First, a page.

- Keep overhead low. Jim answers his own phone and sends his own faxes. I read somewhere else, a while back, that Jim uses the same desk, in the same small office where he started 25 years ago. Many of us can take a lesson from that.
Obviously, Costco is a reflection of its CEO and the values he brings to his business. But then, aren’t all our businesses a reflection of the values of the owner?
Something to think about.
American businesses pass on to the American people $1.1 trillion in costs of complying with federal regulations. This is more cost per U.S. household than the cost of health insurance.
Smaller businesses bear the heaviest load of the cost of business regulations. They spend four and a half times as much per employee to comply with environmental regulations, and 67 percent more per employee on tax compliance than big businesses do.
This is data recently released by the Office of Advocacy of the Small Business Administration. The Office of Advocacy has been trying for decades to get many of these regulations modified for small businesses—all to no avail to date.
Yet, small businesses—with fewer than 500 employees—are truly the backbone of U.S. Industry. Here are some little known facts about the importance of small businesses in America:
- Represent 99.7 percent of all employer firms.
- Employ half of all private sector employees.
- Pay nearly 45 percent of total U.S. private payroll.
- Have generated 60 to 80 percent of net new jobs annually over the past decade.
- Made up 97 percent of all identified exporters.
- Hire 40 percent of high tech workers (scientists, engineers, and computer workers).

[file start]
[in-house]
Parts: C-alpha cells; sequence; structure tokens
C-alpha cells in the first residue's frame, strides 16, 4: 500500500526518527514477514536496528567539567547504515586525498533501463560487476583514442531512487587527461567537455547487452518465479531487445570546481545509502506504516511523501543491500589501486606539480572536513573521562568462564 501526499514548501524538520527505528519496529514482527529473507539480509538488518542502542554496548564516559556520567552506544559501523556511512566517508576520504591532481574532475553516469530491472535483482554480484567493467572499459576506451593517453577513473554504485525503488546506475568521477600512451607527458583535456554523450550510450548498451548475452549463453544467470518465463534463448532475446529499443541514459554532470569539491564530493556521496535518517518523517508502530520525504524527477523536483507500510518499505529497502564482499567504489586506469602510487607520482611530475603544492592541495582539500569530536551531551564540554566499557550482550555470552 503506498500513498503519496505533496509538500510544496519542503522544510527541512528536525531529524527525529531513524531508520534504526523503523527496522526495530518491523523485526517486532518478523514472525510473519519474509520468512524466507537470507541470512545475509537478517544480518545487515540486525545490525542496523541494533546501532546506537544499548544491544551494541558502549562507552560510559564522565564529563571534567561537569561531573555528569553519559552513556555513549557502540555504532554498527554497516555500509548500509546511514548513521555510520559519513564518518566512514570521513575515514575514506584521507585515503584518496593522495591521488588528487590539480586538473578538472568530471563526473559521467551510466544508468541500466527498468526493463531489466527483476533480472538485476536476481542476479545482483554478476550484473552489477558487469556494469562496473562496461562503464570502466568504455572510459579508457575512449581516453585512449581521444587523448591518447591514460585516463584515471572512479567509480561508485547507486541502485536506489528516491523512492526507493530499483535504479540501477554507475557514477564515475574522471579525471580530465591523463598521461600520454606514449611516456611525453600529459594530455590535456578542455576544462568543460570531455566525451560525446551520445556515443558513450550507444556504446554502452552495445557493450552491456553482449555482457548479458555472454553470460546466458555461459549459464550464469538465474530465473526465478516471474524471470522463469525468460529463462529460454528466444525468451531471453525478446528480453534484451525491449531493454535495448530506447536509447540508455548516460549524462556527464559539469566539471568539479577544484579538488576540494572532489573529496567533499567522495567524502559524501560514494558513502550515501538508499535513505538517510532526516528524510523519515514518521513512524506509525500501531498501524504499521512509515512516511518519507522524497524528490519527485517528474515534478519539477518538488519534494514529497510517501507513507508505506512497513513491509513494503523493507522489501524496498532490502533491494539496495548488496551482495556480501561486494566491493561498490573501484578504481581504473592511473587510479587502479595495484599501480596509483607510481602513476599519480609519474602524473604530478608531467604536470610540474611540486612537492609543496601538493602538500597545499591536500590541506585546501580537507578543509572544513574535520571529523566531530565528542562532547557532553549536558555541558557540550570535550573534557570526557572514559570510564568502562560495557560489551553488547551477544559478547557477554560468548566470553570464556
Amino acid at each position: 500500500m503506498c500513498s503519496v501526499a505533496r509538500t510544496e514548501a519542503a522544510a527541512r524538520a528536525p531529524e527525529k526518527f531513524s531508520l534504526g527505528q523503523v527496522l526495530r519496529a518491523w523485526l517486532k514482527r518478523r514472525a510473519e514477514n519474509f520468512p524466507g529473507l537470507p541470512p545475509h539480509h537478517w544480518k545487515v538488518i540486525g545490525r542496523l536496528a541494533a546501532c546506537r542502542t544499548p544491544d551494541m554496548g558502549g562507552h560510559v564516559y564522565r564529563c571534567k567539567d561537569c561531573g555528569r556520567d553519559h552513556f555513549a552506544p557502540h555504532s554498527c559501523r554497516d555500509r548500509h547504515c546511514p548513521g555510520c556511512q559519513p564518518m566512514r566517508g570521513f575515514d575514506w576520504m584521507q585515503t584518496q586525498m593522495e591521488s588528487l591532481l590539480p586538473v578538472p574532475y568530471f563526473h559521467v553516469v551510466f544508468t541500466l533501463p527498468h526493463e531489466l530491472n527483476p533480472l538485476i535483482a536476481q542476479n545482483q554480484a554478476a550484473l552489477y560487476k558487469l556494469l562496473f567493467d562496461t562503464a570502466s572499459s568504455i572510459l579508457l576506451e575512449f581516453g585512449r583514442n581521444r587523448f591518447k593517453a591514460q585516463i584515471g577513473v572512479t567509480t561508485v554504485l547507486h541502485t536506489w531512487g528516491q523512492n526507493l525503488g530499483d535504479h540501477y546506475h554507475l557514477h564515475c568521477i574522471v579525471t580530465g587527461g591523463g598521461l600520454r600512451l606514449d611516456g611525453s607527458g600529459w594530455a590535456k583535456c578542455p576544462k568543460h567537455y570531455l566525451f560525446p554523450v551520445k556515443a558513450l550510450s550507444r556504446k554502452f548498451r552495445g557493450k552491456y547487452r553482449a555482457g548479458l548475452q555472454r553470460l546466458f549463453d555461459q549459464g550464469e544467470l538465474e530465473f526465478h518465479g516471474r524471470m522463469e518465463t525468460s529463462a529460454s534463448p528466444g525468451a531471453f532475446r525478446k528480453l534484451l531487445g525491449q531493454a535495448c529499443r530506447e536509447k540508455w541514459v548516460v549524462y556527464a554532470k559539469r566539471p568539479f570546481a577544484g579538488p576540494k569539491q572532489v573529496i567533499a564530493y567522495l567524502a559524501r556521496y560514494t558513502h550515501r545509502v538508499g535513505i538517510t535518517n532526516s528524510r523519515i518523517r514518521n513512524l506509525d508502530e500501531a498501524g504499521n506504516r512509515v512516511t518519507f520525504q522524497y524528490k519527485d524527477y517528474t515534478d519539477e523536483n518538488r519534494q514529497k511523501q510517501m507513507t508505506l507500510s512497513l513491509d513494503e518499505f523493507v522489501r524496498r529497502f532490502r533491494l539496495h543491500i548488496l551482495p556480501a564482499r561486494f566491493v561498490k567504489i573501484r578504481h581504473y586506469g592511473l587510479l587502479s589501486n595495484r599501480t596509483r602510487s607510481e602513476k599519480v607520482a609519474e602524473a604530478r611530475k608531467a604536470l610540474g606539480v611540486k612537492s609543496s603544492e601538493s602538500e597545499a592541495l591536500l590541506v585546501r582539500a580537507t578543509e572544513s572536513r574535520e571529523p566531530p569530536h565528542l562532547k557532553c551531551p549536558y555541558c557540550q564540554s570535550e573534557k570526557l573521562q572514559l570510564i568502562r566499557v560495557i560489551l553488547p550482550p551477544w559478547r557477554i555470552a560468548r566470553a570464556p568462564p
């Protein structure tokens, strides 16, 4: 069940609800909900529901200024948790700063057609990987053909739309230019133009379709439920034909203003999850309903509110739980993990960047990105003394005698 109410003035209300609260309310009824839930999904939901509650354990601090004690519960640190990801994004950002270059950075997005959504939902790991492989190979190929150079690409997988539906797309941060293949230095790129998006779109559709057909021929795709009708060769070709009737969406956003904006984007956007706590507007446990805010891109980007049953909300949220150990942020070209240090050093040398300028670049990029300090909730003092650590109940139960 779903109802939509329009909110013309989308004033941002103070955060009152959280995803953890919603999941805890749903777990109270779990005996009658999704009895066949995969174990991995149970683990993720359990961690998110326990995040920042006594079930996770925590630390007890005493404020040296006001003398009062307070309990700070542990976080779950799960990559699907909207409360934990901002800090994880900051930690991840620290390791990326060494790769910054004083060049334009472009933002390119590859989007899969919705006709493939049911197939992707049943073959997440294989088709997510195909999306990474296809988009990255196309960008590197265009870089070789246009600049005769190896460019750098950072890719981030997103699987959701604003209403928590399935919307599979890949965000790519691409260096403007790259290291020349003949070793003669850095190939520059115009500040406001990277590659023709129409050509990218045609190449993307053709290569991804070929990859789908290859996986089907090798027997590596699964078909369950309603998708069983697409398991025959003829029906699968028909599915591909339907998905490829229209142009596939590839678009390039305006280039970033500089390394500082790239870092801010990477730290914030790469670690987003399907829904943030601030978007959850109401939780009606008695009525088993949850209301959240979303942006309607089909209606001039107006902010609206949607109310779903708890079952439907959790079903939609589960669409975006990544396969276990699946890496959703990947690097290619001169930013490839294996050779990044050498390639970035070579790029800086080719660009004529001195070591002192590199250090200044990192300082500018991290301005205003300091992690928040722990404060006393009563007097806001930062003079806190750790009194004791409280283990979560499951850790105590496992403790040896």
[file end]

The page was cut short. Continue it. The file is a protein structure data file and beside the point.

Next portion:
- Produce 13 times more patents per employee than large patenting firms, and these patents are twice as likely as large firm patents to be among the one percent most cited.
(The Office of Advocacy of the Small Business Administration also recently published this information.)
So, in spite of all the challenges thrown at small businesses…by government agencies and private institutions alike…small businesses have remained the backbone of America’s Free Enterprise system.
Now, with the economy in the tank, our small businesses are in even greater jeopardy. Let us not allow the politicians to build the barriers any higher.
There has been quite a bit of chatter on the Internet lately about Michael Gerber’s book, The E-Myth Revisited. In his book, Gerber proclaims that unless you have employees, you are NOT an entrepreneur. Without hiring employees, you are merely a “technician” doing what you always did. He goes on to say, “The purpose of going into business is to get free of a job so you can create jobs for other people.” This should come as shocking news to the 21.1 million non-employee businesses (70% of the total) in the U.S. (not to mention the world).
No, I do not believe Gerber’s premise for a second. Dozens of blogs and web sites offer definitions of what an entrepreneur is. There are also multiple dictionaries with definitions of the title, entrepreneur. They all say pretty much the same thing. Here is a compilation of those definitions:
An entrepreneur is a person who organizes and operates a business, usually with considerable initiative, while taking on greater than normal financial risks in order to do so.
Michael offers a very good approach for growing a business by hiring employees, but I think he does a real disservice to the majority of small business owners who do not want to take on employees, or do not intend to grow beyond a certain point. These are the same businesses that pump a trillion dollars a year into the United States GDP. I can’t imagine what the world contribution is.
Being an entrepreneur is hard work and takes a lot of time, passion, money, and intestinal fortitude to become a successful businessperson. I believe every shop owner; every market vendor, every home-based business owner, and every non-employee business owner in the world fulfills the above definition and deserves to be called “Entrepreneur.”